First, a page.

Press Release: December 15, 2009
A new study into hearing has uncovered the secret of our extraordinary ability to perceive a range of sounds - from a pin dropping to the roar of a jet engine - and could lead to a better understanding of deafness and hearing loss. With further research, it is hoped that we may soon be closer to understanding mechanisms behind deafness, enabling improved methods aimed at repairing hearing loss due to damage or genetic defects. The findings also shed light on other sensory systems, such as smell and vision.
Funded by the Wellcome Trust, Deafness Research UK and the Royal Society, Dr Walter Marcotti, of Sheffield Universitys Department of Biomedical Science, has discovered how a particular calcium sensor present in highly specialised sensory cells allows us to hear with such remarkable sensitivity across a wide range of sound intensities. Working collaboratively with researchers in four other institutions, Dr Walter Marcotti and his research assistant Dr Stuart Johnson have found that a calcium sensor present in auditory sensory cell synapses allows them to encode graded sound stimuli. Their findings have been published in the journal Nature Neuroscience.
The article can be found at: http://www.nature.com/neuro/journal/vaop/ncurrent/full/nn.2456.html
The human ear can process an impressive range of sounds, from a pin dropping to a jet engine on take-off. This remarkable achievement depends upon the ability of these sensory receptors to respond to graded signals across a wide range of sound intensity. A similar phenomenon exists in other sensory systems, including the eye. The system depends on the properties of specialised ribbon synapses that convey sensory information from the receptors to the brain.
Dr Walter Marcotti and Dr Stuart Johnson explain: The function of this specific calcium sensor is to extend the dynamic range of sensory synapses in order to increase hearing sensitivity across such a wide spectrum of sound intensities. We are now studying how the calcium sensors, or synaptotagmins, interact to produce our remarkably sensitive auditory, visual and olfactory systems. By revealing the main determinants of normal cochlear synaptic development, they hope that the information gathered could bring us closer to an understanding of mechanisms behind deafness, and improve methods aimed at repairing hearing loss due to damage or genetic defects.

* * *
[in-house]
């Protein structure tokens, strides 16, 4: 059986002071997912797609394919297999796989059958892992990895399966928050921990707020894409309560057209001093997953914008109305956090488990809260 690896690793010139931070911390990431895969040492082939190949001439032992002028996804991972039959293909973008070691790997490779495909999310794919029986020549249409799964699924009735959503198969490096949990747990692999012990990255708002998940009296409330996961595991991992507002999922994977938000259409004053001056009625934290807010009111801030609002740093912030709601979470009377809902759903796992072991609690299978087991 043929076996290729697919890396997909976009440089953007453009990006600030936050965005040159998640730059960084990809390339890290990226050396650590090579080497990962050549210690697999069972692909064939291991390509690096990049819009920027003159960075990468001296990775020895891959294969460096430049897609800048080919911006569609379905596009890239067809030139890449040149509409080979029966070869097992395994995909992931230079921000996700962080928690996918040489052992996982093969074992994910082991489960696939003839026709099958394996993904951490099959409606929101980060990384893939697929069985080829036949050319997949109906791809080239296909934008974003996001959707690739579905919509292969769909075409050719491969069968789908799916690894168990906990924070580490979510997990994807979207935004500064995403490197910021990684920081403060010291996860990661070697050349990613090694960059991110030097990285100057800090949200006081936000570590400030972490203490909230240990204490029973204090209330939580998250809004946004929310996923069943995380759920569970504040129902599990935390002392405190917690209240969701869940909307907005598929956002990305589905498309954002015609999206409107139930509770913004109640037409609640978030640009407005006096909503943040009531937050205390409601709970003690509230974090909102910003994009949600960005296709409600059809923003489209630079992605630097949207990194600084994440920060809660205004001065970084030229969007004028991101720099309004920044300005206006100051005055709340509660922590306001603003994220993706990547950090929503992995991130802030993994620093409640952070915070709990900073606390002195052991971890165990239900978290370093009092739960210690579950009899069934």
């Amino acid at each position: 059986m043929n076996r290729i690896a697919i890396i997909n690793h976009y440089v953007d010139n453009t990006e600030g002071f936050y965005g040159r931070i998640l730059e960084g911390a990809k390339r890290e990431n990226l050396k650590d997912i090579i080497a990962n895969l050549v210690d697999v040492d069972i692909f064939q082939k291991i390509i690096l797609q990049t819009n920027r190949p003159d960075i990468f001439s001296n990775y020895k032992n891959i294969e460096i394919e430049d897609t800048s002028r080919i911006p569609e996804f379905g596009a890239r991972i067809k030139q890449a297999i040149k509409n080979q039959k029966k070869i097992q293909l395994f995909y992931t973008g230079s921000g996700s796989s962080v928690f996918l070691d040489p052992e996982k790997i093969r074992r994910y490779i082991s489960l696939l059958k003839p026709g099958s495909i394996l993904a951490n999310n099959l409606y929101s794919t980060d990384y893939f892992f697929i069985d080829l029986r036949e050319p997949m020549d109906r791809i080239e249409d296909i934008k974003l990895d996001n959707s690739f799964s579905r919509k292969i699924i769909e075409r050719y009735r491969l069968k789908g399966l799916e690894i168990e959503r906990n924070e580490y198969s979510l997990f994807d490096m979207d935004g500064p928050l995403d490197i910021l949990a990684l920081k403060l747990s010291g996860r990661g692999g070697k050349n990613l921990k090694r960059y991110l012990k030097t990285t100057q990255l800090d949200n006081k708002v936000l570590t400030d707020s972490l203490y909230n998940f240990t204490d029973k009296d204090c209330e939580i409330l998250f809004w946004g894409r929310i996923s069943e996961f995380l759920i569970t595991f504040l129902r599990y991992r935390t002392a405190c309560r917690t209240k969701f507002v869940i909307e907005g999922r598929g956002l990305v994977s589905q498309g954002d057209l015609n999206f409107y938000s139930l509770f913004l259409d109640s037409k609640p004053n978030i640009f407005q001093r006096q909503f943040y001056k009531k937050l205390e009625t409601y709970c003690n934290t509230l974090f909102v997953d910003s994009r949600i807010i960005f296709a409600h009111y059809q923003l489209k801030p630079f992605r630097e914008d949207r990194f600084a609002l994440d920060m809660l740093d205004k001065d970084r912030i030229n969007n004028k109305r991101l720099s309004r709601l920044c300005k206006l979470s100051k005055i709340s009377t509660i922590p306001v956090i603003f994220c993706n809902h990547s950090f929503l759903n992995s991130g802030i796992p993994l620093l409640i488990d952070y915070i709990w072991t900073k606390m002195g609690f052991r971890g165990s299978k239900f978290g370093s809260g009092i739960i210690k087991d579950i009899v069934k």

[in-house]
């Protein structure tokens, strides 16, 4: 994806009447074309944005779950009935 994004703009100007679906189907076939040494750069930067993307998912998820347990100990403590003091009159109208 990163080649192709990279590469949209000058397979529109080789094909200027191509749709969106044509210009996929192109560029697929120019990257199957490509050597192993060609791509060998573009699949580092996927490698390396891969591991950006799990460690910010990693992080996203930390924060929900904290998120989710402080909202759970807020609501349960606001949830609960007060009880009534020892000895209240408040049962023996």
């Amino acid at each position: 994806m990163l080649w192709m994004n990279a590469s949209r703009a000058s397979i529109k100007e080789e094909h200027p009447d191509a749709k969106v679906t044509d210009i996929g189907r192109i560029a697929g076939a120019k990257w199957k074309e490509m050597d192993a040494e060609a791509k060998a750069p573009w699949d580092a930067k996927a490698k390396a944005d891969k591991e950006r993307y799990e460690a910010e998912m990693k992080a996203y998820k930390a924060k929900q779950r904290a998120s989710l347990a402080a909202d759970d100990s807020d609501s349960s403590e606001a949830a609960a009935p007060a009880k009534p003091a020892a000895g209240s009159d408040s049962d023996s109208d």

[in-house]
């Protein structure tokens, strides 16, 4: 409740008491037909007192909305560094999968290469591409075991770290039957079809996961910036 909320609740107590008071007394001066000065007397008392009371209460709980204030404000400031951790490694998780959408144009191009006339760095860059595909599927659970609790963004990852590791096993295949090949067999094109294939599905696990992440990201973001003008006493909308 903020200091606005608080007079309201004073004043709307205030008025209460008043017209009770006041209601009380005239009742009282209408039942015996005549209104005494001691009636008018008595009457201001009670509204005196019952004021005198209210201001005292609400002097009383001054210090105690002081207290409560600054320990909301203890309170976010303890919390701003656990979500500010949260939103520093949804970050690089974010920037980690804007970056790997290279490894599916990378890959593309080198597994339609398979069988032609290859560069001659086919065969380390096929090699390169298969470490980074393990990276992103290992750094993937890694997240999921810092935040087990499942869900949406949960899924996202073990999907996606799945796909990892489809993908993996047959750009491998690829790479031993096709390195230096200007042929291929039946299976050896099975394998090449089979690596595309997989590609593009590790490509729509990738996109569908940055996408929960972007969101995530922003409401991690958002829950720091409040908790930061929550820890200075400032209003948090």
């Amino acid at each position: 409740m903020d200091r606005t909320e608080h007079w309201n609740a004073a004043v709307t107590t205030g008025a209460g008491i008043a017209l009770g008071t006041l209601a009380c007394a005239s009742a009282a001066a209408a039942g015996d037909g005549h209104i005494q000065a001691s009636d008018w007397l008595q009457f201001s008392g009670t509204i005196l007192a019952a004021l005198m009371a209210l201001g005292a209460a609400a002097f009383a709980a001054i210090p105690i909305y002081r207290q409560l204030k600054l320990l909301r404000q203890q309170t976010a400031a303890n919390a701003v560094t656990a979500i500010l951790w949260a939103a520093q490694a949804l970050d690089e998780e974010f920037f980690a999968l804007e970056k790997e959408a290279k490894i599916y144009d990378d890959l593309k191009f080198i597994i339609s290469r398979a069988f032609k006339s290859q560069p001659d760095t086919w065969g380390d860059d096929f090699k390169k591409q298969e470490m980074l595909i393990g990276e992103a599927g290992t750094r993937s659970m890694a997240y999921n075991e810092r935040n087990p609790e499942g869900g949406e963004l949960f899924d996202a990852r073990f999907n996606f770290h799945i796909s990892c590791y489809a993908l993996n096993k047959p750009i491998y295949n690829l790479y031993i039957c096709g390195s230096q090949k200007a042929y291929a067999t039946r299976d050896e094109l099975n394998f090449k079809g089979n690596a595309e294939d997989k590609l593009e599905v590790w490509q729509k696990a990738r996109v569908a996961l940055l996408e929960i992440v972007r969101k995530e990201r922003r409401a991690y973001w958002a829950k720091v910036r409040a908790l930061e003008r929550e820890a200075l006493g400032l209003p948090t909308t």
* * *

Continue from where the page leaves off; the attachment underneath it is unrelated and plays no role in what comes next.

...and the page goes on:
Vivienne Michael, Chief Executive of Deafness Research UK, said: The findings of Dr Marcottis team are incredibly exciting. The notion that we may be able to repair hearing loss at some level in the future is one that will give hope to millions of deaf people and sufferers of other hearing conditions across the world. It is of course early days and with all such scientific breakthroughs we need to be cautious; however we believe that the findings are significant and we may indeed be closer to understanding deafness than at any point previously.
This is exactly the type of research that Deafness Research UK aims to fund. Deafness Research UK is the countrys only charity dedicated to finding new cures, treatments and technologies for deaf, hard of hearing and other hearing impaired people. The charity supports high quality medical research into the prevention, diagnosis and treatment of all forms of hearing impairment including tinnitus. The Deafness Research UK Information Service provides free information and advice based on the latest scientific evidence and informed by leading experts. The Information Service can be contacted on Freephone 0808 808 2222.
Notes to editors
Our auditory system works thanks to unique cells (hair cells: Fig. 1a), which convert sound into electrical signals. These electrical signals are then relayed to the brain, via auditory nerve fibres, by neurotransmitters packaged in small vesicles that, different from the central nervous system, attach to synaptic structures called ribbons (Fig. 1b, c).
Figure 1: a, Structure of the auditory organ showing the sensory hair cells (inner hair cells [IHCs]; outer hair cells [OHCs]: from DN Furness and CM Hackney, Keele University). b, A diagram of a hair cell showing ribbon synapses opposite auditory nerve fibres. c, A high magnification image showing a ribbon synapse taken using a transmission electron microscope.
The release of neurotransmitters from hair cells works using specialised calcium sensors known as synaptotagmins. It was previously believed that other molecules were involved, but Dr Marcotti and his team have shown how synaptotagmin IV (Fig. 2), one of 17 synaptotagmins in the human body, is integral to our processing of sound across a wide range of volumes and intensities.
Figure 2: Synaptotagmin IV is present in inner hair cells (Syt IV: green dots) in the same region as calcium channels (CaV1.3: red dots), which are involved in triggering neurotransmitter release. Picture from Nature Neuroscience (http://www.nature.com/neuro/journal/vaop/ncurrent/full/nn.2456.html )
About Deafness Research UK
For more information on research into deafness, tinnitus and other hearing conditions, log on to the website at www.deafnessresearch.org.uk where you can access a wide range of information. Alternatively you can e-mail Deafness Research UK at email@example.com
One in seven people in the UK almost nine million people - suffer hearing loss.
Deafness Research UK was founded in 1985 by Lord (Jack) and Lady Ashley of Stoke.
In January 2008, Action for Tinnitus Research (ATR) was linked with Deafness Research UK under a uniting direction order under section 96(6) of the Charities Act 1993.
Dr Walter Marcotti, University of Sheffield
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Ref: DR-UK0178 Sheffield Research published in Nature Neuroscience